The state of Quintana Roo (see map below) has an area of 42,360 square kilometers and a population of 1,361,821 (2010 estimate). The state is one of Mexico’s flattest states, with its highest point being only 230 meters above sea level. Its distinctive landscapes include coastal barrier islands (such as the one Cancún’s hotel zone is built on), magnificent coral reefs and tropical karst (limestone scenery). It also has tropical forests and mangrove swamps. The state’s capital city is Chetumal (estimated 2010 population: 146,000), an important port and the gateway for overland connections to Guatemala. A short distance north of Chetumal is the beautiful, tranquil Laguna Bacalar.
Until the mid-20th century, the state was best known for its chicle (used for chewing gum) collectors and its Mayan ruins. Many of these have been restored in the past 50 years or so, and are now important tourist attractions. The best known sites are Tulum perched on a cliff overlooking the azure Caribbean sea (and unfortunately all too accessible for cruise ship passengers) and Cobá, a magnificent city only partially cleared of jungle. Ecotourism is an important sector of tourism in Quintana Roo. Critics notwithstanding, one of the most memorable eco-related sites in the entire country is Xcaret marine park. The biosphere reserve of Sian Ka’an in the middle part of the state also draws large numbers of ecotourists.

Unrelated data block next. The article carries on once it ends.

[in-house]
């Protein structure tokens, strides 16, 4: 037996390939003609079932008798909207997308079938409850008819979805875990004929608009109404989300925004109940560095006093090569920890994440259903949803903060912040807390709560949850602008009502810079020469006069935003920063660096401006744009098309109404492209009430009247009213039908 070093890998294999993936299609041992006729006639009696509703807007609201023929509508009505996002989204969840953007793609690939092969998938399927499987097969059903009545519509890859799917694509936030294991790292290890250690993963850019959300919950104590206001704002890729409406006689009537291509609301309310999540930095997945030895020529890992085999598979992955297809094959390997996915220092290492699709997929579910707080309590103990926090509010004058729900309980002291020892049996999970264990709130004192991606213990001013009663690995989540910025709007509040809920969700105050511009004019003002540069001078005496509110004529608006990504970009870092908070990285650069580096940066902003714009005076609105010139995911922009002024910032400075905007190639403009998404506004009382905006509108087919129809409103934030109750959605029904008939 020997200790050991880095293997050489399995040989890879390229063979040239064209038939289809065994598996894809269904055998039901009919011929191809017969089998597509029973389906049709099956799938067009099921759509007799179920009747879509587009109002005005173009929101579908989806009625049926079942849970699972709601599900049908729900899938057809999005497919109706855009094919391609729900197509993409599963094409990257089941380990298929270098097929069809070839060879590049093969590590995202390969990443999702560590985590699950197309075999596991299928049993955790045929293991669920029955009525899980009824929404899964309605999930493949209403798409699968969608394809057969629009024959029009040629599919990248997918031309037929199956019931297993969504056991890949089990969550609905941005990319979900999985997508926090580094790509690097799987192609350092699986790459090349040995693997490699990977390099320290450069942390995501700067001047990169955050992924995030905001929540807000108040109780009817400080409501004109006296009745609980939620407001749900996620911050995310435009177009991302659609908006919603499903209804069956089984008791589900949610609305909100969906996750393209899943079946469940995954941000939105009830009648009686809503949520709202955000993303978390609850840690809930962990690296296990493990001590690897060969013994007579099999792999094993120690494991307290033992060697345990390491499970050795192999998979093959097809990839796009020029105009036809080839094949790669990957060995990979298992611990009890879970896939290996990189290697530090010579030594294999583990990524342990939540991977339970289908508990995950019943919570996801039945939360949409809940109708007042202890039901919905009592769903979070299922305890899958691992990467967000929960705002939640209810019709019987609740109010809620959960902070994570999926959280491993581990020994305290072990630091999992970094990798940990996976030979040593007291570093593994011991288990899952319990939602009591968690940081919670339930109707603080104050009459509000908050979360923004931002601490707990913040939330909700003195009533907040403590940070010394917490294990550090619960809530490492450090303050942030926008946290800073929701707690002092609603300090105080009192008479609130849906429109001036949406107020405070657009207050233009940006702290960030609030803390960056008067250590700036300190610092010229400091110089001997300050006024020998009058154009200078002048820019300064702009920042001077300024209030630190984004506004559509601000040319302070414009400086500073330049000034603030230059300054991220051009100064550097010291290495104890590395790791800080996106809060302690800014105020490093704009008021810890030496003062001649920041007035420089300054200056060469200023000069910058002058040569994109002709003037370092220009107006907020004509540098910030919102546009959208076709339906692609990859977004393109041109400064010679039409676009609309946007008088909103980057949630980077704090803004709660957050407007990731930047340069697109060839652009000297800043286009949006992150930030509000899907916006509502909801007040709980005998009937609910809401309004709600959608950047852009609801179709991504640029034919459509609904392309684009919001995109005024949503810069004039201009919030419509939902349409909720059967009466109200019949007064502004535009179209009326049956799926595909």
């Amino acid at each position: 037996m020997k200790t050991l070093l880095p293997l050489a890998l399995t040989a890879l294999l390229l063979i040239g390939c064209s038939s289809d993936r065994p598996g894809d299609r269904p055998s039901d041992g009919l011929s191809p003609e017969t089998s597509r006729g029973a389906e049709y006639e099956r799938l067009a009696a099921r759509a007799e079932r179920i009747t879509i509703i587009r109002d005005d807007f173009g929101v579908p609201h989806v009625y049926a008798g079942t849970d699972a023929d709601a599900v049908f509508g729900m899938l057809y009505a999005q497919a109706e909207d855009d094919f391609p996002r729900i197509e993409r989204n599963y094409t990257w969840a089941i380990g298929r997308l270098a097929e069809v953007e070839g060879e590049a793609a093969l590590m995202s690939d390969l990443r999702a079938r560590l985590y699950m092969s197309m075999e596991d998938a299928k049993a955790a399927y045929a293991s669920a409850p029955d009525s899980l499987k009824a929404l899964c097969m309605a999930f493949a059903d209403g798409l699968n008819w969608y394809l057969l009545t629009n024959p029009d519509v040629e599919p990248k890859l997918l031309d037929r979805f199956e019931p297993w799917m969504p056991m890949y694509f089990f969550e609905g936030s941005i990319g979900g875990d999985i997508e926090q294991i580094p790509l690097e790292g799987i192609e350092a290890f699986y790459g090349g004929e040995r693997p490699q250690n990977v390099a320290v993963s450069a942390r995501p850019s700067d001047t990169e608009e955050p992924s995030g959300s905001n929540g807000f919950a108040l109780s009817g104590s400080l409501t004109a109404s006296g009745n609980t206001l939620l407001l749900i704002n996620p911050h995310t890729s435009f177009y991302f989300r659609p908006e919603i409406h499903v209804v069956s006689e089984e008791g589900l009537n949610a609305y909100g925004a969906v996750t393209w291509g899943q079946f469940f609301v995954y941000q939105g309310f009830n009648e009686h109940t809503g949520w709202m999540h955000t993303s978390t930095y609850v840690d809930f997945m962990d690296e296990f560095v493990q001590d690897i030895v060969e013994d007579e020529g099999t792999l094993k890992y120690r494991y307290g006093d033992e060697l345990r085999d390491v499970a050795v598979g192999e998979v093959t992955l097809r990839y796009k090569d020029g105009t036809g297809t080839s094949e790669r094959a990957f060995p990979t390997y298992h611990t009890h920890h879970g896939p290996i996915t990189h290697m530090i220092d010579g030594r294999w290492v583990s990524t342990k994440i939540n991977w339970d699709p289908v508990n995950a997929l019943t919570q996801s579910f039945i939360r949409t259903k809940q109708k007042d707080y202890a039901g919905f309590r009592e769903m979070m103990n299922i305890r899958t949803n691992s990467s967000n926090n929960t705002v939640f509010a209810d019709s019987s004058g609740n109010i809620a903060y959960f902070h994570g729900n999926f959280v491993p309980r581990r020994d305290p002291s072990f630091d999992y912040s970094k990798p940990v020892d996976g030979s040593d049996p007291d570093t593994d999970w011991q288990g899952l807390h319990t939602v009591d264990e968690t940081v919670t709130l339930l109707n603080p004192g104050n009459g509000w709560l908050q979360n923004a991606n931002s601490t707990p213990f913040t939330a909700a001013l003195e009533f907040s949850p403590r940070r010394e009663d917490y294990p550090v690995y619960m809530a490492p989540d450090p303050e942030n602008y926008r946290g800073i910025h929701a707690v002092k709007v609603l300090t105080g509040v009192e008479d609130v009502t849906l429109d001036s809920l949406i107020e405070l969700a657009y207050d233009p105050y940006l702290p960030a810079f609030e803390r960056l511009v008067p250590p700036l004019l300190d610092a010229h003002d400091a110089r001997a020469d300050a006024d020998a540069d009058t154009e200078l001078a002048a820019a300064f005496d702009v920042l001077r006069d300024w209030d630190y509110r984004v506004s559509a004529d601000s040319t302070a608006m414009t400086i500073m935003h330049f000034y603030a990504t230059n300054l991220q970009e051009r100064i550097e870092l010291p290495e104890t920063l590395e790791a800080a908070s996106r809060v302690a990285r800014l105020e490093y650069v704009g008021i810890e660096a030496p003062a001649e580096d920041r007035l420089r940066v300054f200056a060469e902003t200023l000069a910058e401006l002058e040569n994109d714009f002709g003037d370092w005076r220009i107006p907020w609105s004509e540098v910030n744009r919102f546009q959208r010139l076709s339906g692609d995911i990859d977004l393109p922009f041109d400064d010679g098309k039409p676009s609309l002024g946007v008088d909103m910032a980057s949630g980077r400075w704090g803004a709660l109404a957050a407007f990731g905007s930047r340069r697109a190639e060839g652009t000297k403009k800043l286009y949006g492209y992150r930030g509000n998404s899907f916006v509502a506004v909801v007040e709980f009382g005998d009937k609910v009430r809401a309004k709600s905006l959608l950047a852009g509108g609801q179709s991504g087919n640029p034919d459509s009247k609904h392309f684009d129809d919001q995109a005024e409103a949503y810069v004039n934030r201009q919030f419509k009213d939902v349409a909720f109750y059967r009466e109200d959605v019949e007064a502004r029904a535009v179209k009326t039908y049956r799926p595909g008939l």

The purpose-built resort of Cancún, begun in 1970, has grown into Mexico’s most important tourist resort. Easily reached by plane from most parts of the USA, Canada and Europe, it is one of the world’s major destinations for package holidays. The area south of Cancún is often referred to as the Mayan Riviera; it is one of Mexico’s most rapidly developing tourist areas.
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Maps of neighboring states
Geo-Mexico: the geography and dynamics of modern Mexico looks at many aspects of Quintana Roo, including its socio-economic make-up and its development indicators. If you are interested in the geography of Mexico, please recommend this book to your local library or consider buying your own copy, as well as following this site with details of all new posts via e-mail, Facebook or Twitter.